Almost everyone who's ever had sushi, right? Whether you prefer a California roll or the glorious fatty tuna, it just wouldn't taste quite the same without some eye-watering wasabi.
It turns out, however that you probably haven't had the real thing. Sure, the green paste you're used to may have a very spicy kick, but it turns out that it's very likely made from a European horseradish.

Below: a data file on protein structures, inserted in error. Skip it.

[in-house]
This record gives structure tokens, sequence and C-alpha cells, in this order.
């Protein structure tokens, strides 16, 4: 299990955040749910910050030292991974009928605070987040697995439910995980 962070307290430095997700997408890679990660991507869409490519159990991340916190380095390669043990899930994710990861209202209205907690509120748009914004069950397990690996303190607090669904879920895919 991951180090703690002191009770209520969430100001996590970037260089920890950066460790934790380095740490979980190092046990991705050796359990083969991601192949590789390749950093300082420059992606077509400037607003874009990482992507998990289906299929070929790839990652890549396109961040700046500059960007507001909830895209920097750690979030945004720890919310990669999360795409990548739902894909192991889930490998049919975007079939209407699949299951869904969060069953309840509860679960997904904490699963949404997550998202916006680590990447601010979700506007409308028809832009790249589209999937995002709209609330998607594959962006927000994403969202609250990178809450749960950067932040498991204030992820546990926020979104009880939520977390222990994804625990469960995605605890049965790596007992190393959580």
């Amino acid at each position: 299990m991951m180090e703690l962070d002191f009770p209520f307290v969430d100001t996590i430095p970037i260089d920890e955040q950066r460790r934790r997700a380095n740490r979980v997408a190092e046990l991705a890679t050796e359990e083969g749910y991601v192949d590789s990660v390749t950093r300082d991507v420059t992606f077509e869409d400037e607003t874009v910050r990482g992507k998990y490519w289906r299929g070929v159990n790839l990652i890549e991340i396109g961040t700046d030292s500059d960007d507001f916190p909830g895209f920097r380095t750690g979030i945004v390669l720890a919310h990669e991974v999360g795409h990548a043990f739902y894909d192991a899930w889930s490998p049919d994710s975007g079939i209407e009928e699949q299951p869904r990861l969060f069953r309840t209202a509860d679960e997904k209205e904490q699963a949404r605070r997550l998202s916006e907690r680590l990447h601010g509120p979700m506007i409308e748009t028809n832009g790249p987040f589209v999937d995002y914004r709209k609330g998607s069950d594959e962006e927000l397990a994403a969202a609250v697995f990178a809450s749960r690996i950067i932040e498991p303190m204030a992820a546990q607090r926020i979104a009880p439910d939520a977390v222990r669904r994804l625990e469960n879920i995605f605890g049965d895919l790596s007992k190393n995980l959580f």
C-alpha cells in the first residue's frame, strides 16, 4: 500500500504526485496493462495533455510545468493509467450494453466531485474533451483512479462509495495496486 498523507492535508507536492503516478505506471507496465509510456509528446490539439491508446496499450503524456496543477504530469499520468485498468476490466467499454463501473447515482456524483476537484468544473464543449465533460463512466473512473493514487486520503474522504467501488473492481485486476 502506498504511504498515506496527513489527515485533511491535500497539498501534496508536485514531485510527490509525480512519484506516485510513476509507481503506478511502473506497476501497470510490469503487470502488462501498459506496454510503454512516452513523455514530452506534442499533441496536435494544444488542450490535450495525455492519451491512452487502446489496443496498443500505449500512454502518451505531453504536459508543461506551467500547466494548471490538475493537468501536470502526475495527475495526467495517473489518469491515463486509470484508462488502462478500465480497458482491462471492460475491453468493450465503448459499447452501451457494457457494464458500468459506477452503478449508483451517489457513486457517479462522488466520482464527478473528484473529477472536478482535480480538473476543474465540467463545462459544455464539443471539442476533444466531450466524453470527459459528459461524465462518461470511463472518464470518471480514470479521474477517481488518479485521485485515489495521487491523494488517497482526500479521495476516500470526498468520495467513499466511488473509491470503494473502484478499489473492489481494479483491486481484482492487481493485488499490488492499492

Speaking of Chemistry — a production of Chemical & Engineering News, a weekly magazine of the American Chemical Society — compares real wasabi with the commonly used substitute found in most sushi restaurants, and explains the chemistry behind wasabi's burn.
Check it out: